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Med Sci (Paris). 2017 Nov;33(11):955-962. doi: 10.1051/medsci/20173311012. Epub 2017 Dec 4.

[Skeletal muscle aging and mitochondrial dysfunction: an update].

[Article in French]

Author information

1
Département des sciences de l'activité physique, faculté des sciences, Université du Québec à Montréal (UQAM), 141, avenue du Président Kennedy, H2X 1Y4 Montréal, Canada - Groupe de recherche en activité physique adaptée, Montréal, Canada.
2
Département des sciences de l'activité physique, faculté des sciences, Université du Québec à Montréal (UQAM), 141, avenue du Président Kennedy, H2X 1Y4 Montréal, Canada - Groupe de recherche en activité physique adaptée, Montréal, Canada - McGill University, Montréal, Canada.
3
Département des sciences de l'activité physique, faculté des sciences, Université du Québec à Montréal (UQAM), 141, avenue du Président Kennedy, H2X 1Y4 Montréal, Canada - Groupe de recherche en activité physique adaptée, Montréal, Canada - Centre de recherche de l'institut universitaire de gériatrie de Montréal, Montréal, Canada.

Abstract

One of the most obvious and deleterious changes occurring with aging is a progressive loss of skeletal muscle mass and strength, a physiological process named sarcopenia. Amongst the multiple theories that have been put forward to explain sarcopenia, the mitochondrial theory of aging, which postulates that the accumulation of mitochondrial dysfunctions with aging plays a causal role in muscle atrophy, has focused intense research effort and attention in the past decades. The generally accepted view of this theory is that, due to the reactive oxygen species (ROS) production inherent to respiratory chain activity, oxidative damage to mitochondrial proteins, lipids and DNA accumulates with aging. This damage is thought to (i) exacerbate mitochondrial ROS production, (ii) impair the capacity of mitochondria to adequately match the cellular ATP demand and (iii) trigger mitochondrial-mediated apoptosis. Although very appealing, this theory remains controversial. The aims of the present review are (i) to provide the reader with a short, but comprehensive review of the current literature linking mitochondrial dysfunction and sarcopenia and (ii) to briefly discuss the potential mechanisms underlying the accumulation of mitochondrial dysfunction with muscle aging.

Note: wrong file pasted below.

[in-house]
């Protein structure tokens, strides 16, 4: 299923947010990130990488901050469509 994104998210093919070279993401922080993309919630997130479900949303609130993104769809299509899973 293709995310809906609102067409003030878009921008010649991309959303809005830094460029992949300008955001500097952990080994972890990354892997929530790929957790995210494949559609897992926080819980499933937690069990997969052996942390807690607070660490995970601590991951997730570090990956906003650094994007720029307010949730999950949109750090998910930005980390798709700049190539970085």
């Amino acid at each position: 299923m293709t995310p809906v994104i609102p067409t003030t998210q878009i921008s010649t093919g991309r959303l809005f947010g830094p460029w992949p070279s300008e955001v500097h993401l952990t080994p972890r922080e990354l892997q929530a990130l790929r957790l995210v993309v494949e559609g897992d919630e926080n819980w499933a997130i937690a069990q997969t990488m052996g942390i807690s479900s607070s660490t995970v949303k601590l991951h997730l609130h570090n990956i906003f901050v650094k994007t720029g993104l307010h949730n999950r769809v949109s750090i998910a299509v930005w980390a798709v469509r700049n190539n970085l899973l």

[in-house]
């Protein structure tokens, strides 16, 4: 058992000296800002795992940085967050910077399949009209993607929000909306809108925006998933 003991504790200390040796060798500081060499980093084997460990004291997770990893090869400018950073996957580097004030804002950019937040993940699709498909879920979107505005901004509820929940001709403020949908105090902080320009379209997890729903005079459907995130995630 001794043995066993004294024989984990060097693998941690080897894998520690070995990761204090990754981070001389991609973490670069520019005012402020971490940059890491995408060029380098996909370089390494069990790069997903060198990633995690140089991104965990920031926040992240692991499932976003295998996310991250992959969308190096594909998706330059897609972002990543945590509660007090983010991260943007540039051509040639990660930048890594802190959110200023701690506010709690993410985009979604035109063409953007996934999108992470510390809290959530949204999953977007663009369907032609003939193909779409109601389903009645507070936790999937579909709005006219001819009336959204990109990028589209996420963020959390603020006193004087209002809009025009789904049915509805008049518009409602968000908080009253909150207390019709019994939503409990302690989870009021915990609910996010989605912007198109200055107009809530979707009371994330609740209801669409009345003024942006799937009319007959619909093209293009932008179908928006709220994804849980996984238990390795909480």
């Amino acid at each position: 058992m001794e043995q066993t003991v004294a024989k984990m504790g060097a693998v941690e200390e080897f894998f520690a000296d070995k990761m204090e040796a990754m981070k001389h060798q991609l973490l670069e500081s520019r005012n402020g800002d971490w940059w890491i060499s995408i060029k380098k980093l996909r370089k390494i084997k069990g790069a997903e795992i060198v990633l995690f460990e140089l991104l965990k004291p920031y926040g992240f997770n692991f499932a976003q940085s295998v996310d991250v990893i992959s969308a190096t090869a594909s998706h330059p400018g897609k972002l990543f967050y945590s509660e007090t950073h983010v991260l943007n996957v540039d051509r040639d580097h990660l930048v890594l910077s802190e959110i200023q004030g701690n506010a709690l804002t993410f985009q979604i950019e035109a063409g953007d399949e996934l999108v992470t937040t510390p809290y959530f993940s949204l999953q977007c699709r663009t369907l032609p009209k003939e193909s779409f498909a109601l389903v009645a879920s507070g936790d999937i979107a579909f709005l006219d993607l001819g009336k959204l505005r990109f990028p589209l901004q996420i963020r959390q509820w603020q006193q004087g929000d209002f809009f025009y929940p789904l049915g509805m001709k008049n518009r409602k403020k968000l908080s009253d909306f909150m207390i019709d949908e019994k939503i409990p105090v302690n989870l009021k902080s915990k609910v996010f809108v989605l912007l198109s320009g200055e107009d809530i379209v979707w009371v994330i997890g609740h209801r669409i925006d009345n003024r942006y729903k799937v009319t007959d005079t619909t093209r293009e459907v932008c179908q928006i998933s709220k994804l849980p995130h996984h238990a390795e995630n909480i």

PMID:
29200393
DOI:
10.1051/medsci/20173311012
[Indexed for MEDLINE]
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